A couple of weeks ago, my mother was sick. Really sick. But I didn’t know because each time I asked her how she was, she said she was OKAY. I knew she was ill, but I didn’t think she was seriously ill, and so I didn’t offer the proper treatment that a really sick person deserves.
In the following weeks and until a conversation (an explosion) she and I had the other day, I felt the walls of disconnection rise between us. There was distance, tension, aloofness, hesitation, and this mutual apprehensiveness that told both of us that this won’t last for too long; that this entire balloon is meant to explode.
But during this time, we were both OKAY; every day, sometimes three times a day.
-How are you today?
-Okay. And you?
-Yea, just fine.
Mom was hoping I’d see something that she chose not to show me, and I was hoping that she means what she says – even when it didn’t sound like it. I mean – we all hope our loved ones are okay, don’t we?
But she wasn’t. She just didn’t tell me. Not communicating her needs for warmth and comfort, dedicated attention and care, love, support, acknowledgment, and understanding, didn’t “make” her needs disappear.
On the contrary, each passing day was a reminder of these unmet needs, giving the feelings that follow unmet needs, a magnificent chance to grow. These feelings build-up, higher and stronger within us, until their potency consumes everything else around them. My mom’s decision to stick to “OKAY” left her alone and lonely, heartbroken, distant and lost, mistrusting, perhaps even scared. And these feelings grew within her, every day. The explosion was inevitable.
She could claim to be OKAY for as long as she wanted, but truth has this tendency of breaking free whenever we least expect it. And it always does.
Each time a person asks us how we are doing, and we reply with an “okay,” while the world within us is everything but okay, we build another wall between us — a wall of mistrust, make-belief, and separation.
Each time we say we’re okay, yet we aren’t, is it because we’re assuming they don’t really care? If they don’t – there’s no harm done. But what if they do care? In this case, what we are saying is that they don’t deserve to know our truth or are not able to handle it; what we are saying is that we don’t want to burden them with our need for connection. We tend to believe that being “not okay” pushes people away. So we say, “I don’t need you,”; but more often than not – it’s a lie. And it’s a lie we expect the other person to pinpoint and expose. It’s a test for connection.
Whenever we say that we’re okay, but we aren’t, we close another door to our soul, a door the other person could once walk through and into us, but not anymore since we’ve pushed him away with a simple “okay”.
We push them away, but we hope, we always hope that they would see through the lie, that they would insist, that they would reach out and touch the very depths of our souls; those depths we’ve just closed to them. But more often than not – this isn’t an option.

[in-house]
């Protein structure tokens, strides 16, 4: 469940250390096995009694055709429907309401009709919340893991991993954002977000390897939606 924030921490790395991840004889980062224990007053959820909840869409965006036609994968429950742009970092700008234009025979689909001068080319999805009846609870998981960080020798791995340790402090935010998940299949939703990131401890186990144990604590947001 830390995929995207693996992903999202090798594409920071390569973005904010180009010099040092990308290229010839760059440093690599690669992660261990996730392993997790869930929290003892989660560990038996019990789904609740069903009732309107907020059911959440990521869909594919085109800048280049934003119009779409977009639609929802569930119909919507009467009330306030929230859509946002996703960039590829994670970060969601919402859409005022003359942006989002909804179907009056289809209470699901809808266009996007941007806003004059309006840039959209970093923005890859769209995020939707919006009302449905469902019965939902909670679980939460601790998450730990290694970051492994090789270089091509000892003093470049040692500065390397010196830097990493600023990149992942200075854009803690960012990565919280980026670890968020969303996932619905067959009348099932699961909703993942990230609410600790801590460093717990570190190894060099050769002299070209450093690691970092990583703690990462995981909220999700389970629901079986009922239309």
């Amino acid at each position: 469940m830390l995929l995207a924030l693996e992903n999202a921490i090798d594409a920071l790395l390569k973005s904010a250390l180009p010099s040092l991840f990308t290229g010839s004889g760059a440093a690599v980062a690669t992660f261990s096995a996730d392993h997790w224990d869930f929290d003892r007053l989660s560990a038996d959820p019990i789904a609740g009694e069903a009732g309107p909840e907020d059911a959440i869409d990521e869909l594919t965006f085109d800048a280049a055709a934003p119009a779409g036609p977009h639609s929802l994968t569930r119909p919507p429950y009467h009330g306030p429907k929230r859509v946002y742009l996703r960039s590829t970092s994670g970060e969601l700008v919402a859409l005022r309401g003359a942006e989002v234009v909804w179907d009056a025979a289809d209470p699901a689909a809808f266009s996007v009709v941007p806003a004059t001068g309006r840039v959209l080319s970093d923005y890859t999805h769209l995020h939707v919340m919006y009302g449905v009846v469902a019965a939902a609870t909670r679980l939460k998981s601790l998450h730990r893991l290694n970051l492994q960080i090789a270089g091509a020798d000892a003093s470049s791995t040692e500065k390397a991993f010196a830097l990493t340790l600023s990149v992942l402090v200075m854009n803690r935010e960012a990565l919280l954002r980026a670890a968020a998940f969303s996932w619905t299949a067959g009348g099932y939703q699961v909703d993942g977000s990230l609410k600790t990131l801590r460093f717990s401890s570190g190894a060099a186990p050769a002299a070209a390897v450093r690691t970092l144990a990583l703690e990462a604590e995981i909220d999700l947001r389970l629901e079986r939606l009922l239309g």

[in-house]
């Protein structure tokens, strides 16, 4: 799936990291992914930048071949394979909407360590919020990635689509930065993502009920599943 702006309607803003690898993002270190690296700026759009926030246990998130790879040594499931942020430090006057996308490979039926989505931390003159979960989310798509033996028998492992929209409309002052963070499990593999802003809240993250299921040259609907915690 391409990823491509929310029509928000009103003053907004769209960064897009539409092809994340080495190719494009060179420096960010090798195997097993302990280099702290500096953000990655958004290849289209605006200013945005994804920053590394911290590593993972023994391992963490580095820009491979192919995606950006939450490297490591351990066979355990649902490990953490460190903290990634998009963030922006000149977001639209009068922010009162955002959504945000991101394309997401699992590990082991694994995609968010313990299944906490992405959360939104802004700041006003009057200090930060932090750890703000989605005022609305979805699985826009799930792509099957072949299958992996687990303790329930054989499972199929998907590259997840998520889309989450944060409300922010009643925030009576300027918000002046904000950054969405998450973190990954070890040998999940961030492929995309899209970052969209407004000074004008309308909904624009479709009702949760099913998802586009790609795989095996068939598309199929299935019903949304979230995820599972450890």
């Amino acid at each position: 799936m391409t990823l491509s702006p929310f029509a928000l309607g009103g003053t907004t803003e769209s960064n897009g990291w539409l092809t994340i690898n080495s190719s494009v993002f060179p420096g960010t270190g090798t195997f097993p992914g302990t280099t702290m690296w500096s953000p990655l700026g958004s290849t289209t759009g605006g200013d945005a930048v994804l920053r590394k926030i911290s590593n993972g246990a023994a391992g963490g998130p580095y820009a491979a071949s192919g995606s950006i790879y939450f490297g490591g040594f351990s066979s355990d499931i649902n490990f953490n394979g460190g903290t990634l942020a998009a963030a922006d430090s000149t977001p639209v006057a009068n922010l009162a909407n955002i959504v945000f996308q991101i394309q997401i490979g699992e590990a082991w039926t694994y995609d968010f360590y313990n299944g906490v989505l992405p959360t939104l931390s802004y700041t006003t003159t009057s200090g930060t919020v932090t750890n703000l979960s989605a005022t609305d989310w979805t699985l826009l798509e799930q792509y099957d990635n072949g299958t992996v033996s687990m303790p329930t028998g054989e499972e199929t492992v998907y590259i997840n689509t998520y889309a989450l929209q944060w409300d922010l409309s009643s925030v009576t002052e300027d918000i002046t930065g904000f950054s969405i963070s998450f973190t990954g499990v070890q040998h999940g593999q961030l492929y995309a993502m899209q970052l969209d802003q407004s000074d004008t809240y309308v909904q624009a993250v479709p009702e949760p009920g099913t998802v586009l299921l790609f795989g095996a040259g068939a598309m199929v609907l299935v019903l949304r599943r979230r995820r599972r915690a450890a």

When we do show through our lies, our “okay” tells others that they are inadequate, not worthy, not trusted. And they, too, close themselves to us.
With our OKAY’s we’ve become a society that grows and develops without cherishing the concepts of help and support. Instead, we embrace isolation and solitude.
Whenever we say that we’re okay, but we aren’t, we encourage everyone around us to hide behind their OKAY’s, too. We kill communication. Each time we say that we’re okay, but we aren’t, we kill the connection, we kill mutuality, we kill trust, we kill understanding, we kill the potential mutual-growth that only stands a chance when two people meet, heart to heart, soul to soul.
We complain there’s no communication within our families, but we are always OKAY. We complain that our children don’t share, yet we, ourselves, are always OKAY.
We raise generation after generation without ever telling them that connection stems from vulnerability; that love grows where there is pain. We never tell them that ones who don’t share pain, seek no support or connection, and they are those who suffer the pain of loneliness and separation. And this is the worst kind of pain.
We like and share on social media; this is true. But it has no value as social media is the mightiest soldier in the service of “OKAY.” We want to be okay, all the time.
But there’s always something on our minds and hearts that screams for recognition and acknowledgment, connection, and warmth, yet we break it, shredder it into the smallest pieces, and bury it under layers of make-belief each time we say that we’re OKAY.
I am not okay.
You are not okay.
We are not okay.
And we will never be okay; unless we find the strength and courage to admit it and to live life fully.
Saying that we’re OKAY will forever perpetuate our pain, tattoo it on souls until it becomes our second skin. Sharing that we are not OKAY allows us the opportunity to breathe, to be, to experience, to connect, to belong, and to love.
How are you today?
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